A bear trap is a false signal that the rising trend of a stock or index has reversed when it has not. A bear trap prompts traders to place shorts on the stock or index, since they expect the underlying to decline in value. However, instead of declining further, the investment stays flat, or slightly recovers.
A bear trap is the opposite of a bull trap.
In the capital markets, a bear is an investor or trader who believes that the price of a security (or securities) is poised to go down. A bear may also have sentiments that the overall direction of the capital market is headed downward. Bears, therefore, attempt to profit from a decline in the value of a particular security or the market in general. In order to do this, a bear could employ a short position on the security.
A short is a trading technique that involves borrowing shares from a broker through a margin account, selling the shares in the market, and buying back the shares when the price drops. A short is the opposite of a long position, which is the conventional investing practice in the financial markets. An investor who goes long on a security or market is typically a bull who believes that the security is going to increase in value, and therefore, hopes to take advantage of the future higher price by buying the security today. When the price goes up, the bull will sell for a profit. On the flip side, a bear would short a position to profit from any price fall.
A bull or bear may rely on technical patterns that indicate the bullish trend of a security has reached a peaked. Immediately the asset starts going down, a bull who was long the asset may sell it immediately to keep whatever profits have been made. A bearish trader may short the asset with the intention of buying it back when the price has dropped to a certain level. However, the pattern is tagged a trap if the downward movement never happens or happens for only a short while but reverses rather quickly to the bullish path it was on before its value dropped briefly. This price reversal is referred to as a bear trap, i.e. a trap for bears.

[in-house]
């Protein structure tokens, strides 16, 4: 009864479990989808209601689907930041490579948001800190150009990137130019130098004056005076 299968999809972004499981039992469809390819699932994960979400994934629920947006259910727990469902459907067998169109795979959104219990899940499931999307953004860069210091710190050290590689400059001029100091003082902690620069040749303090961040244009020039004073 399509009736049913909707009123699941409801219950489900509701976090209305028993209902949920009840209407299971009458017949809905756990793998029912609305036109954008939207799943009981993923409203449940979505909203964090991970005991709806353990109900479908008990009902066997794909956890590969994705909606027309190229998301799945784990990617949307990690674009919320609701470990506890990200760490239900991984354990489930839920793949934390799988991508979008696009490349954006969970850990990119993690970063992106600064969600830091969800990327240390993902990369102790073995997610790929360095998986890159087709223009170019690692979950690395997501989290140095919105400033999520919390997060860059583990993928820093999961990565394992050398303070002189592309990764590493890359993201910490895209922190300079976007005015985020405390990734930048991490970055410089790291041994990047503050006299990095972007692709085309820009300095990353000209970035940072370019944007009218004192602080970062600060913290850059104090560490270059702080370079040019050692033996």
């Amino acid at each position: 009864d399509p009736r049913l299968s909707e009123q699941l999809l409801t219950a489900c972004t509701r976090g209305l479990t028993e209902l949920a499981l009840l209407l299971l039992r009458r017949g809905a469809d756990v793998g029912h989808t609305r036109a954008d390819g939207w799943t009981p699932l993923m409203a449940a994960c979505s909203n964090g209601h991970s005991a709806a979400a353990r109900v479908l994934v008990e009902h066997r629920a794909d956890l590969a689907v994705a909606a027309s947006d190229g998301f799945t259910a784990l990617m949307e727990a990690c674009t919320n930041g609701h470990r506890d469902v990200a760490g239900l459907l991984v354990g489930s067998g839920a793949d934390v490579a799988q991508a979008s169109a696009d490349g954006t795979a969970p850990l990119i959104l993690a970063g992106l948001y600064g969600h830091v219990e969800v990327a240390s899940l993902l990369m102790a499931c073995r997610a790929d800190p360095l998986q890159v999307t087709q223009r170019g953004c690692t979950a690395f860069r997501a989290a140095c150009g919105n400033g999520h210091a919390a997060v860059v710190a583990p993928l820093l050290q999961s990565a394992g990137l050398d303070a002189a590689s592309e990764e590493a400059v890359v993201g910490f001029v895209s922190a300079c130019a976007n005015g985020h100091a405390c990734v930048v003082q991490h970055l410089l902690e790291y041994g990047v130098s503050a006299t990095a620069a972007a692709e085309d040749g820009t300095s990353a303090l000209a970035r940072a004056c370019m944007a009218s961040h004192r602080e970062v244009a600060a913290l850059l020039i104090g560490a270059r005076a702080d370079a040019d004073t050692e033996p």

When a bear trap is evident, the investor who sold may regret selling early, given that the price of the security is actually still moving up. Short sellers with bearish sentiments are forced to cover their positions at current high prices to minimize their losses. The increase in buying activity for the asset creates a sharp rally, which further fuels the upward price momentum of the asset. After short sellers have purchased the shares needed to cover their losing short positions, the upward momentum of the security decreases, and the price of the asset may actually start going down.
Short sellers run the risk of maximizing their losses or triggering a margin call if the price of the security or value of the market index keeps going up. Investors should always consider a stop-loss order when executing trades in order to avoid the heavy losses that can come out of a bear traps.
Technical traders may be able to identify and avoid bear traps when the signals pop up on their charts. Using and understanding technical indicators like Fibonacci levels, Oscillators, and price and volume indicators could let a trader know whether the bearish trajectory of the market or security is legitimate or whether it’s a trap. Most investors who fall into a bear trap do so early in the trading session, and analyzing opening bell trends should indicate how often a particular investment falls in value early in the day, compared to later on.